Granular data is also important. Analysis must be conducted on a per asset, per pool, and per protocol basis, to gain meaningful insights for future grant design.


Great incentive programs also are willing to iterate by experimenting and optimizing their programs. This can be designed at the grant level with planning by the grant provider. The DAO could guide grantees and ask projects to release their incentives in tranches, measure results against pre-established KPIs and provide rolling optimization to deliver effective results.

Velodrome, an Optimism-native DEX, has been a leader in evaluating OP incentives. Their program analysis post outlines their evaluation framework and key takeaways. Through diligent research, analysis, and effort they demonstrably improved the value returned per OP over time.

For maximum capital efficiency, a robust incentive program would work with grantees to structure objective based grants with metrics and milestones up front, distribution in tranches to measure impact against measurable targets, track performance to identify effective vs. ineffective strategies, build in flexibility to adjust future programs, and perform robust reporting and retroactive impact evaluations to improve future programs for everyone.

Governance Implications
Lost in all this is the actual implications of token distribution on governance. Establishing governance flywheels that analyze claimant participation in governance, their delegation habits, and claimant behavior in general will be essential to ensuring incentive programs align with DAO goals.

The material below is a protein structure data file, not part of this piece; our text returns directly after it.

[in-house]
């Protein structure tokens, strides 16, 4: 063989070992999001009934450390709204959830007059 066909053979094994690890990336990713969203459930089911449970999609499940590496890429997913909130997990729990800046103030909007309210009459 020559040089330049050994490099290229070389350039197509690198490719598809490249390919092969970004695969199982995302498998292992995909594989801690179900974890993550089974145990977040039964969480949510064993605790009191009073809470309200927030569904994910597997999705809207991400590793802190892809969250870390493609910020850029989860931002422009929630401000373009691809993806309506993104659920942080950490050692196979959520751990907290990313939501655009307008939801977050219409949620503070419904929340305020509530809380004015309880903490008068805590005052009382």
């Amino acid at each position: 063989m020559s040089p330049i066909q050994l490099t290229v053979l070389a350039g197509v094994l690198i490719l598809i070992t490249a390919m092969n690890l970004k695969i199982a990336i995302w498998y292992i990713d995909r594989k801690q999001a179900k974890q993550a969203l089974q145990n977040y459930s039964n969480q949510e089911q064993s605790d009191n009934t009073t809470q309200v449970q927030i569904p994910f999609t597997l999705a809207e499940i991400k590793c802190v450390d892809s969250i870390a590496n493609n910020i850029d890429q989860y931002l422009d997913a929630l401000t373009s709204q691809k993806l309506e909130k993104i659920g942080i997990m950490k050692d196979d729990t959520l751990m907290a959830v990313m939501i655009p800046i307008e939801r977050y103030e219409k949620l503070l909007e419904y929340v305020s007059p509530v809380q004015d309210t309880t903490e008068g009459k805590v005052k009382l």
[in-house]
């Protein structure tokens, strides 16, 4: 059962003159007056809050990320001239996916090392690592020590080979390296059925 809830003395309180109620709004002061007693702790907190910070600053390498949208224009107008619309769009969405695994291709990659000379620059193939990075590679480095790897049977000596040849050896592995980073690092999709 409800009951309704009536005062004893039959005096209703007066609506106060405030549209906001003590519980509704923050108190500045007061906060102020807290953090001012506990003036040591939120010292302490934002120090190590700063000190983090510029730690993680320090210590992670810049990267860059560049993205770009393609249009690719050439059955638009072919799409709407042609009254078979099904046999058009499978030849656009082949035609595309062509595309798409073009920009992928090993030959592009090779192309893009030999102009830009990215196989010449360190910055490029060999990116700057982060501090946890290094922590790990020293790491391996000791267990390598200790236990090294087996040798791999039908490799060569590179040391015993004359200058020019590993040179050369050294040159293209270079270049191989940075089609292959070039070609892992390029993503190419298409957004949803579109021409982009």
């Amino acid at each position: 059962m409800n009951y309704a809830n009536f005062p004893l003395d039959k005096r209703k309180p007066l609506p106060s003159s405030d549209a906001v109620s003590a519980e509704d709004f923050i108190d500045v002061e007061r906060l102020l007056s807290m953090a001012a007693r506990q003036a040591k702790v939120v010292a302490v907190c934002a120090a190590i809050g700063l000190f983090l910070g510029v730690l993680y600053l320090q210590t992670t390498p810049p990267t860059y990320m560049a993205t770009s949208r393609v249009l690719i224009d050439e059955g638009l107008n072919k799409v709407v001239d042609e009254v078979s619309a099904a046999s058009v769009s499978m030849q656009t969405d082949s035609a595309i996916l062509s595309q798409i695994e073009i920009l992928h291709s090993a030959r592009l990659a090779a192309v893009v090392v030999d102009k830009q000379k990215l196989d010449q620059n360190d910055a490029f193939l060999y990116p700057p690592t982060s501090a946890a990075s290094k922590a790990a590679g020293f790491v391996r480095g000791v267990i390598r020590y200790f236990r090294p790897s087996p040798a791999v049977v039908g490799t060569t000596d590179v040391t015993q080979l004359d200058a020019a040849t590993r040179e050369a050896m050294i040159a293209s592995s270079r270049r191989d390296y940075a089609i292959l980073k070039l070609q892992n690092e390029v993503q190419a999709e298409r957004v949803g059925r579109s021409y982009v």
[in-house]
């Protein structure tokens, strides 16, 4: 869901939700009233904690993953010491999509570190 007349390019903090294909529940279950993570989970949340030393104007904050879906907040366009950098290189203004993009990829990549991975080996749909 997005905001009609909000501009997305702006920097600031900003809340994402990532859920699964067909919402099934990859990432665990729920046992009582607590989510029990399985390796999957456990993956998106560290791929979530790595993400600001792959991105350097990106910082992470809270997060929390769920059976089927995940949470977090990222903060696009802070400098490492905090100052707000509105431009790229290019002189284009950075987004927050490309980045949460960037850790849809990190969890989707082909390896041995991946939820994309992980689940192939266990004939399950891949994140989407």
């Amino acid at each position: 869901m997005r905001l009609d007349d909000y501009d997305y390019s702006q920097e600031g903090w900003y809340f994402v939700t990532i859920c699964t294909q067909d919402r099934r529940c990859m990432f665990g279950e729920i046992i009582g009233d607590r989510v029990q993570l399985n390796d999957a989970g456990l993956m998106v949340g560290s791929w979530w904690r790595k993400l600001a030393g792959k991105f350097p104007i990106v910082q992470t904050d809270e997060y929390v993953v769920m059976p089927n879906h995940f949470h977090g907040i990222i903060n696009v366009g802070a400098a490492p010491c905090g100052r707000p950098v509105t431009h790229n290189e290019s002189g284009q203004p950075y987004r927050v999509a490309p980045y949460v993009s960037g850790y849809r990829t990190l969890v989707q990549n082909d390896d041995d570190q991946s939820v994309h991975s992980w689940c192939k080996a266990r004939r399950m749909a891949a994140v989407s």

What Next?

The next Arbitrum Incentives Working Group meeting invites all interested stakeholders to help brainstorm, pitch, and ideate on future DAO incentives programs:

Incentives Working Group Call
Tuesday, December 12 · 9:00 – 10:00am
Time zone: America/Los_Angeles
Google Meet joining info
Video call link: https://meet.google.com/qhw-irji-dcb
Or dial: ‪(FR) +33 1 73 08 31 91‬ PIN: ‪537 628 857 2081‬#
More phone numbers: https://tel.meet/qhw-irji-dcb?pin=5376288572081

As such, I encourage folks to use this thread to pull in examples of successful programs, call out any ignorance in the aforementioned sections, and help make the next iterations of Arbitrum incentives stronger.

I also have been brainstorming some conceptual ideas…hoping to get those open for public consideration by eow.


Thanks for your effort and all you’ve done for this program. This is one more example of the quality you have brought to Arbitrum in this process.


Unfortunately STIP grant allocations have been IMO quite disappointing so far. They benefited individual projects, some of very low quality, and not the ecosystem as a whole. This approach looks bad for the whole ecosystem and make arbitrum look like a grifting friendly L2. In particular, using tokens to boost (project token)/ETH pools only helps the project who received the grant. It’s a roundabout way for them to offload their tokens.

If we set as a high-end goal to see activity move from mainnet to Arbitrum then there are a few objective things that we can use grants toward. Here is a non-exhaustive list of things that benefit everyone in the ecosystem:
-High ETH/USD liquidity
-Low stablecoin borrowing rates
-Fast and cheap bridges

Making a list of such public goods and having grant proposal explain how they help them would ensure that the next grant distributions are not so wasteful.